Electrical impedance tomography is a real time tool that allows visualization of distribution of ventilation and calculation of indices of regional inhomogeneity of ventilation, which may predict postoperative lung function.
The authors combined the locally acquired data from two randomized controlled trials of such patients, an earlier physiologic study and a later subset of patients from a large multinational study (PROBESE) evaluating as a primary outcome oxygenation (Pao2/Fio2 ratio). They compared high or low fixed PEEP levels with or without recruitment and individualized PEEP using electrical impedance tomography.
Individualized positive end-expiratory pressure (PEEP; median 18 cm H20) was superior to either fixed low levels (4 to 5 cm H20) or a higher level (12 cm H20 with recruitment) with regards to oxygenation, driving pressures, and indices of regional ventilation.
Despite improvement in lung function, no differences in postoperative pulmonary complications were observed. However, this cohort was not adequately powered for clinical outcomes.
General anesthesia with invasive ventilation can lead to the formation of atelectasis in the dependent lung, reduce end-expiratory lung volume, and impair arterial oxygenation1 (more frequently in obese patients2,3 ), and may be exacerbated by pneumoperitoneum in laparoscopic surgery.4 Atelectasis per se and the resulting overinflation of the remaining ventilated lung, as well as cyclic tidal recruitment and derecruitment, may contribute to postoperative pulmonary complications,5 especially in obese patients,6–8 and can lead to prolonged hospital stay6 and increased mortality.8,9 Atelectasis can be reopened using recruitment maneuvers10,11 and can be kept open through adequate positive end-expiratory pressure (PEEP),2,12 which may need to be higher in obese patients.3,4,11,13 However, these measures may require increased infusion volumes and vasoactive medication doses.14 Overall, low PEEP in obese patients is common,15,16 and recruitment maneuvers are rarely used.6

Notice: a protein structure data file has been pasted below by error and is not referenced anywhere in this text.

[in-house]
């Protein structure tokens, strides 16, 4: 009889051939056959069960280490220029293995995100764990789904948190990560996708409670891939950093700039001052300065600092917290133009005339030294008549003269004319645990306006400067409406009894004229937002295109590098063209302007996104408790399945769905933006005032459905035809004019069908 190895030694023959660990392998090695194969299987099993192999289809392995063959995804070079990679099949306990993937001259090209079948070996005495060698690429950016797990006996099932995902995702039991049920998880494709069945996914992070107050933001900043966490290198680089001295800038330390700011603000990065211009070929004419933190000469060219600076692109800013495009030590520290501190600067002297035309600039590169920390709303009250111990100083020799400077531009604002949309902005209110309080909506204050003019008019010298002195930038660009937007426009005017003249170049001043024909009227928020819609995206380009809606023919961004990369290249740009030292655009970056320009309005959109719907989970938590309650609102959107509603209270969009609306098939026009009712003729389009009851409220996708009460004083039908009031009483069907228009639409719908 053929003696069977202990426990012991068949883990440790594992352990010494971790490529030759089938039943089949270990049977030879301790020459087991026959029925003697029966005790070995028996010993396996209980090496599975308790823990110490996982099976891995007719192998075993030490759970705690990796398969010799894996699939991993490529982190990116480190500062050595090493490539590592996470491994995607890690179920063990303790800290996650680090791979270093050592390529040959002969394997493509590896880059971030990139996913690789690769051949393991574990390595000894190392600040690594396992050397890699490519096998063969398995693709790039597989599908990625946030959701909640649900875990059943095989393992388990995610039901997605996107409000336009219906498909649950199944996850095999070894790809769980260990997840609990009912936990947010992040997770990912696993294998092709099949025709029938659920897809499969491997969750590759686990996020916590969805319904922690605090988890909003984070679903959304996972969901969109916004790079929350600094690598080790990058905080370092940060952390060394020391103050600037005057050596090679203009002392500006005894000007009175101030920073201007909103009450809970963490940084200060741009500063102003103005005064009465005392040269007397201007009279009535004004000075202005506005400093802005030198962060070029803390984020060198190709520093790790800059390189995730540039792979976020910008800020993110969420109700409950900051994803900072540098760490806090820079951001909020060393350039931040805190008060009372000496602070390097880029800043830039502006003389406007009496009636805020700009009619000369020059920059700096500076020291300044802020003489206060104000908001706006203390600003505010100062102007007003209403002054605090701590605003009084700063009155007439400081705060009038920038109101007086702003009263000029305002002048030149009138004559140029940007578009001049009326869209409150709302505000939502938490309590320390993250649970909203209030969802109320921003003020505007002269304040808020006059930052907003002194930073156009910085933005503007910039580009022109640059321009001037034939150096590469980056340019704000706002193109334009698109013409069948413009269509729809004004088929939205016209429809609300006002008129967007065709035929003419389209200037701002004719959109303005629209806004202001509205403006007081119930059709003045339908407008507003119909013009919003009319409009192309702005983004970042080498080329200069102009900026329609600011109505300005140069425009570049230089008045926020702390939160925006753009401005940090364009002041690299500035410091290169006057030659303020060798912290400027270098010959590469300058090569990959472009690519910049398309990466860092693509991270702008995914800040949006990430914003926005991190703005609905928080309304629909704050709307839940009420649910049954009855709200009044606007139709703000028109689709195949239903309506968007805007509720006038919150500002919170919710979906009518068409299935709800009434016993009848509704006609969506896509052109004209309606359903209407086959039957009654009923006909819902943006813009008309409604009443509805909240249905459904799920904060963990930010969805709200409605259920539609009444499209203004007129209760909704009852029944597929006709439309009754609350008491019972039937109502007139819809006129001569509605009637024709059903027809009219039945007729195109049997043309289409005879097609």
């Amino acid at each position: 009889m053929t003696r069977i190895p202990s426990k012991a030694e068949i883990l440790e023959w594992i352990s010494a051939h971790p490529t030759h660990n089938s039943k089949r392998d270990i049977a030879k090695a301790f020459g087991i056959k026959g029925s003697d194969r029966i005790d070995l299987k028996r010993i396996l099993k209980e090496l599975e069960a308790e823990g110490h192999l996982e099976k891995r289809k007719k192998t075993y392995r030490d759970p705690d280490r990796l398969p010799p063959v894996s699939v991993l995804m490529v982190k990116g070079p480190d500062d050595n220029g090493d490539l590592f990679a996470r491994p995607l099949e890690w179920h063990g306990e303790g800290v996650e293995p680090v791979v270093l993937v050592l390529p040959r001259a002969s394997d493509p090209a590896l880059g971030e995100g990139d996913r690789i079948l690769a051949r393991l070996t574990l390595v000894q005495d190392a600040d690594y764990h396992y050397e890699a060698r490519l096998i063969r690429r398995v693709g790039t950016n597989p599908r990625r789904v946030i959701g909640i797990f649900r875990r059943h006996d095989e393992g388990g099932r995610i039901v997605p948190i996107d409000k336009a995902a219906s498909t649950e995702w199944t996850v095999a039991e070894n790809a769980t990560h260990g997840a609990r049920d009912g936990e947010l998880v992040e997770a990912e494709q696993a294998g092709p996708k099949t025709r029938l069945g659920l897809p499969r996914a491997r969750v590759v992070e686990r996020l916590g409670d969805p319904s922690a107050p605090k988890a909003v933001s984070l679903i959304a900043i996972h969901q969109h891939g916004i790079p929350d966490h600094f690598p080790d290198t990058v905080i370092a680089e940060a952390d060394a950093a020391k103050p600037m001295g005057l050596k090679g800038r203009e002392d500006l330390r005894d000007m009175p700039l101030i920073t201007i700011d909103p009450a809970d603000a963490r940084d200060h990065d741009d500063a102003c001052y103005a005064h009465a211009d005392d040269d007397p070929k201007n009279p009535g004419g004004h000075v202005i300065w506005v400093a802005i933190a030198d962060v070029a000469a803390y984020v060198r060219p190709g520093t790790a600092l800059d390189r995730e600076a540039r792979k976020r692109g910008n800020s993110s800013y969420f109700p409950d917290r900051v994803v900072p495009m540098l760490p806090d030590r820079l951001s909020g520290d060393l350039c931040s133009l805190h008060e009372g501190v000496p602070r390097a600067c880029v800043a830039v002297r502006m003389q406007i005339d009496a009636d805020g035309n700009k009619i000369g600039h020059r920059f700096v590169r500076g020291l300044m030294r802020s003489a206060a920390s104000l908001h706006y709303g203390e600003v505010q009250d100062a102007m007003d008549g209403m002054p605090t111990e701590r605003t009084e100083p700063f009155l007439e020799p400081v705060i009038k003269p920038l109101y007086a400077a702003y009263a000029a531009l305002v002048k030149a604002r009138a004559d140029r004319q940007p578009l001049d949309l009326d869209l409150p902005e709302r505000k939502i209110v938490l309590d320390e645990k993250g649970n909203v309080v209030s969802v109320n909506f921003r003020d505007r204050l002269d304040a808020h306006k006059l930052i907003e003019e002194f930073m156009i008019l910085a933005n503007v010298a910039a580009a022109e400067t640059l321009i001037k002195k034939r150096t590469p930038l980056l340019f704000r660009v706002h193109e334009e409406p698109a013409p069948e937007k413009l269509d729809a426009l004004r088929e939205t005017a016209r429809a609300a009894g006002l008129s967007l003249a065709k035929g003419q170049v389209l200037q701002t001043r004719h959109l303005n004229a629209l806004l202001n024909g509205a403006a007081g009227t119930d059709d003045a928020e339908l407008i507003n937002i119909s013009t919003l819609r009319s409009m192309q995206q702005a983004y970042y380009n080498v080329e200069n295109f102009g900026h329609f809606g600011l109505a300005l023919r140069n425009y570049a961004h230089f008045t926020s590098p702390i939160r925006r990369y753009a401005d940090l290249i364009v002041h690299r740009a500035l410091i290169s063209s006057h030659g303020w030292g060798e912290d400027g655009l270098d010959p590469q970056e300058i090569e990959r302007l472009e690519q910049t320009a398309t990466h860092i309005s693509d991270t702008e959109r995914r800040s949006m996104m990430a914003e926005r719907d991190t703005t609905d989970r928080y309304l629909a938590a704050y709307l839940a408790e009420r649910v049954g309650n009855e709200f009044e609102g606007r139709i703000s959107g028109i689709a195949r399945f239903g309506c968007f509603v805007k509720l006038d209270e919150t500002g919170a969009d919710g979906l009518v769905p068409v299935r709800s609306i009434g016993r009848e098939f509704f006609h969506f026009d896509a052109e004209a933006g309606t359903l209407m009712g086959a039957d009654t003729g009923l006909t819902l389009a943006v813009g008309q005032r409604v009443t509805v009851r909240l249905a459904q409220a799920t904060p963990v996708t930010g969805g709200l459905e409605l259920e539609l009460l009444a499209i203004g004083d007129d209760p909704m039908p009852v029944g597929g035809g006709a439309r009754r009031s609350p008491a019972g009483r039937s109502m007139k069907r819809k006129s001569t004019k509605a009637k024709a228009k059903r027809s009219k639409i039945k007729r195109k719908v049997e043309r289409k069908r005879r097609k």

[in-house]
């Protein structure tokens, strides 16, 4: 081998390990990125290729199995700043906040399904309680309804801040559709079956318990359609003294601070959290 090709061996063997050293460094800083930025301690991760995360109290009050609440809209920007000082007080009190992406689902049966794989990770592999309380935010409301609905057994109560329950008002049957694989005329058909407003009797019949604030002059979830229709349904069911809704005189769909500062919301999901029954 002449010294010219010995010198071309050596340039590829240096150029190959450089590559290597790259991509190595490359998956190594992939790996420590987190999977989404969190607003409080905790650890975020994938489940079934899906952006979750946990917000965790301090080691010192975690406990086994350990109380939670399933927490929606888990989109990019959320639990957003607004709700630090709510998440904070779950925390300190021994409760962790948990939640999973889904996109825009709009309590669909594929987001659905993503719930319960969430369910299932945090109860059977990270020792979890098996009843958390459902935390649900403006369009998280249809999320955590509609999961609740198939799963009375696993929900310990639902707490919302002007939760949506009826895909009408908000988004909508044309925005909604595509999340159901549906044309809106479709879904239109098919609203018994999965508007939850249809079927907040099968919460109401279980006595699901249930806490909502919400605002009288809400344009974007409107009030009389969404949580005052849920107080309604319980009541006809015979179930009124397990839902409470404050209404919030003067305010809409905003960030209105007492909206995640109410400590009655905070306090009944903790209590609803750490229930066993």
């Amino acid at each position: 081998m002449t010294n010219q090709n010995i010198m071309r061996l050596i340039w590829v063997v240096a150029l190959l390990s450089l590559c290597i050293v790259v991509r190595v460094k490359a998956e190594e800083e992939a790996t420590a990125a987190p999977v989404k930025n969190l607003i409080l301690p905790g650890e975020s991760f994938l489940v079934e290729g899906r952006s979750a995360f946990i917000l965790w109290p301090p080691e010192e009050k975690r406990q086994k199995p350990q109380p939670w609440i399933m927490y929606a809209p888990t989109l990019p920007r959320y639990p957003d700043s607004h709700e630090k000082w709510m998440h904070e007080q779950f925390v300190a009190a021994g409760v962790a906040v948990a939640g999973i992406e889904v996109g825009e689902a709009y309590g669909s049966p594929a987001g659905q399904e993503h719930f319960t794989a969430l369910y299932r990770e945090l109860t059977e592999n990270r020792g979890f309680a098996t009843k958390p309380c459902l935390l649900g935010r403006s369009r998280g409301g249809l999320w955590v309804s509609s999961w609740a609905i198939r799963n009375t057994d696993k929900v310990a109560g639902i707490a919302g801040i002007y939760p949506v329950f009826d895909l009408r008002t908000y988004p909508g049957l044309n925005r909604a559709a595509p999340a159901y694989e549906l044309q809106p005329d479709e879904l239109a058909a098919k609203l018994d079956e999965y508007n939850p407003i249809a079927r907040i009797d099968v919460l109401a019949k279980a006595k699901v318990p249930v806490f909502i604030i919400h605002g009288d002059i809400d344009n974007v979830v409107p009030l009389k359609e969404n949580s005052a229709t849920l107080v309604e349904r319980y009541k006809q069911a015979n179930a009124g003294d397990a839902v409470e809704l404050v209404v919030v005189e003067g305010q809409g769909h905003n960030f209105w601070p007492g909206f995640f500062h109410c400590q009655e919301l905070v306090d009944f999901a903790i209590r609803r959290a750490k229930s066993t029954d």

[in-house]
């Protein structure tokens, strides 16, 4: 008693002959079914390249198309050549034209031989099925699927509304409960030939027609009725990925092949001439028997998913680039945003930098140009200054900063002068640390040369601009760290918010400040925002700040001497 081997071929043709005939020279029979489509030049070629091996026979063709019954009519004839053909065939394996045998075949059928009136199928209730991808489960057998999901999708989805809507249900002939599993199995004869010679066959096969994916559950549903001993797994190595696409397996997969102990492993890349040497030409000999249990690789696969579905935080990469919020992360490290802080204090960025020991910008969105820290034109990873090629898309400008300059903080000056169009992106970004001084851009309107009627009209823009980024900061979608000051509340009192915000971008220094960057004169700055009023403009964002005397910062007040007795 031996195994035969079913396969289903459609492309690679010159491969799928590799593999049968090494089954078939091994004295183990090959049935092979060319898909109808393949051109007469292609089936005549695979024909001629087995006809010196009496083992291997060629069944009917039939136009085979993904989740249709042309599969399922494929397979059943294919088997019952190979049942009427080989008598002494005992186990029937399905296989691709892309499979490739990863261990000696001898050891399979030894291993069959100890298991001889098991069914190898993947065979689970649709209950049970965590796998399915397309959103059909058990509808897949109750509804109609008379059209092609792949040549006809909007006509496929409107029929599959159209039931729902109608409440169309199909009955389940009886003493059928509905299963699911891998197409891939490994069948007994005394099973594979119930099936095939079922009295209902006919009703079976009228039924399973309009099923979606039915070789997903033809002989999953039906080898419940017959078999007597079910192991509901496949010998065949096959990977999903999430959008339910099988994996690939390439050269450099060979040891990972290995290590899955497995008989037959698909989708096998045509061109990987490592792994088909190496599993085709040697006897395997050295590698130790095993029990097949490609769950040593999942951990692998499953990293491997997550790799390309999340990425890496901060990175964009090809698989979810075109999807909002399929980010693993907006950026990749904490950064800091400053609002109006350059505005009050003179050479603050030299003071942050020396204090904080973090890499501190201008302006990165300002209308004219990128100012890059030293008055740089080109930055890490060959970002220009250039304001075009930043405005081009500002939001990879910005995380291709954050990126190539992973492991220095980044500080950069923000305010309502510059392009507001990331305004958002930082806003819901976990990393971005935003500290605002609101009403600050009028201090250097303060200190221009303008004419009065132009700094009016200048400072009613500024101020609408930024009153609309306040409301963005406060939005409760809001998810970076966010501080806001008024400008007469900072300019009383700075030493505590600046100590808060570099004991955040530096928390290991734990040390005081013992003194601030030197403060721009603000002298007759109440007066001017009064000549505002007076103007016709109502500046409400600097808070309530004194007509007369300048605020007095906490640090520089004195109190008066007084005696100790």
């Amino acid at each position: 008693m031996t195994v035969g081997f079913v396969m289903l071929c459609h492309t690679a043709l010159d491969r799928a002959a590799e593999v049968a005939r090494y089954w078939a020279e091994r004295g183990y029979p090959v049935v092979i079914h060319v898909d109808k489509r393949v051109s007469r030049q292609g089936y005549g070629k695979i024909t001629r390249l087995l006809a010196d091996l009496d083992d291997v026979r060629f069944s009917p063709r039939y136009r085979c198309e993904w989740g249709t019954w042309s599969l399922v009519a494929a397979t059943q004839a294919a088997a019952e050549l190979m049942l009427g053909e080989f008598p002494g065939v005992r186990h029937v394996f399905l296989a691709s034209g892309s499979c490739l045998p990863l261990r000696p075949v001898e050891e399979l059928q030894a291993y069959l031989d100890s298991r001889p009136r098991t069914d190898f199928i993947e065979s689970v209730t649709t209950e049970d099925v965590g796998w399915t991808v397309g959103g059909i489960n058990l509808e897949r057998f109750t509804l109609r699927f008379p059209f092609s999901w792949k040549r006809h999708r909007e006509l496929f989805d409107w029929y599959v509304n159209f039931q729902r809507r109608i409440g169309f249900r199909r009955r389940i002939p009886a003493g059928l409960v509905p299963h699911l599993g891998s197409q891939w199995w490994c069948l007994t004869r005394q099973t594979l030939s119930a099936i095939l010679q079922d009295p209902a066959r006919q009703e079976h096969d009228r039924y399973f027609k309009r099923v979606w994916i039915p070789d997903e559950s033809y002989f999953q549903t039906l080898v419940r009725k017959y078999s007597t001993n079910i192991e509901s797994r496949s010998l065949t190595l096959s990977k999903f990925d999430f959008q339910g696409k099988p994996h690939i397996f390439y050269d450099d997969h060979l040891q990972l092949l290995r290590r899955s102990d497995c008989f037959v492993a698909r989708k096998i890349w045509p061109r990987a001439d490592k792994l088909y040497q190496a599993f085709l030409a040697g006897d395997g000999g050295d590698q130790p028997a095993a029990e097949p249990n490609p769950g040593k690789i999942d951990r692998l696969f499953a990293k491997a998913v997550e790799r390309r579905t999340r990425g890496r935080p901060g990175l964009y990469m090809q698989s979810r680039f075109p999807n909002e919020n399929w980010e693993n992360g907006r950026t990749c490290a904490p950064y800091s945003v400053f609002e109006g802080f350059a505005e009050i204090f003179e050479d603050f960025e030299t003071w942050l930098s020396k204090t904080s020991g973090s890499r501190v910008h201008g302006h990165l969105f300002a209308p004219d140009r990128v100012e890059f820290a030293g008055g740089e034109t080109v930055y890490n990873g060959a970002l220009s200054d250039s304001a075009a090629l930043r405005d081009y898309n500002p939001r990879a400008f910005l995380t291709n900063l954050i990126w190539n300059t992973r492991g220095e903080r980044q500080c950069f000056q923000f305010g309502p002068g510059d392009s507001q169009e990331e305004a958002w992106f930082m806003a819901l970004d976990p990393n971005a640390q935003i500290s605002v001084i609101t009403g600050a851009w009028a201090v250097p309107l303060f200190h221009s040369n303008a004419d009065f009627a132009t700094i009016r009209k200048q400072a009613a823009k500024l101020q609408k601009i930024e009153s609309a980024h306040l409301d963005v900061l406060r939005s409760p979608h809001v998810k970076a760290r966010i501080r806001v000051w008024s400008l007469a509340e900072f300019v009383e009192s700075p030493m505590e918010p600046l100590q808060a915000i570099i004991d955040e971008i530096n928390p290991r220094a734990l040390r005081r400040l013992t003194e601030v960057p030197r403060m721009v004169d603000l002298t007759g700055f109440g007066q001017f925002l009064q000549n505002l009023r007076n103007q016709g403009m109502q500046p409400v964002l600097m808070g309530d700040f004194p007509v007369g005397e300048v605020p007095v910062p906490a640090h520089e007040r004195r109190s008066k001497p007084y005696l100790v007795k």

Multiple methods exist to individualize PEEP. Optimization of compliance or oxygenation during PEEP titration maneuvers are common due to their simple execution. However, electrical impedance tomography can be used to optimize end-expiratory lung impedance,17 regional pressure–volume curves,18 or homogenization of tidal ventilation assessed during a standardized low-flow maneuver.19 The regional ventilation delay index is a measure of regional ventilation distribution19 and can be used to individualize PEEP to homogenize tidal ventilation and minimize atelectasis.3
A large multicenter, randomized trial (Protective Intraoperative Ventilation with Higher versus Lower Levels of Positive End-Expiratory Pressure in Obese Patients [PROBESE]) pragmatically compared a fixed PEEP of 12 cm H2O and hourly repeated recruitment maneuvers with a PEEP of 4 cm H2O in more than 2,000 obese patients during general anesthesia.20 Although differences in postoperative pulmonary complications between groups were not statistically significant, fixed high PEEP resulted in better intraoperative lung function parameters.20 In a previous single-center study in obese patients undergoing laparoscopic abdominal surgery, the electrical impedance tomography method described above revealed a large range of optimal PEEP values between 10 and 26 cm H2O with a mean PEEP value of 18 cm H2O.3 It remains unclear whether individualized PEEP settings as compared with a higher fixed PEEP would be advantageous regarding intraoperative oxygenation and ventilation distribution.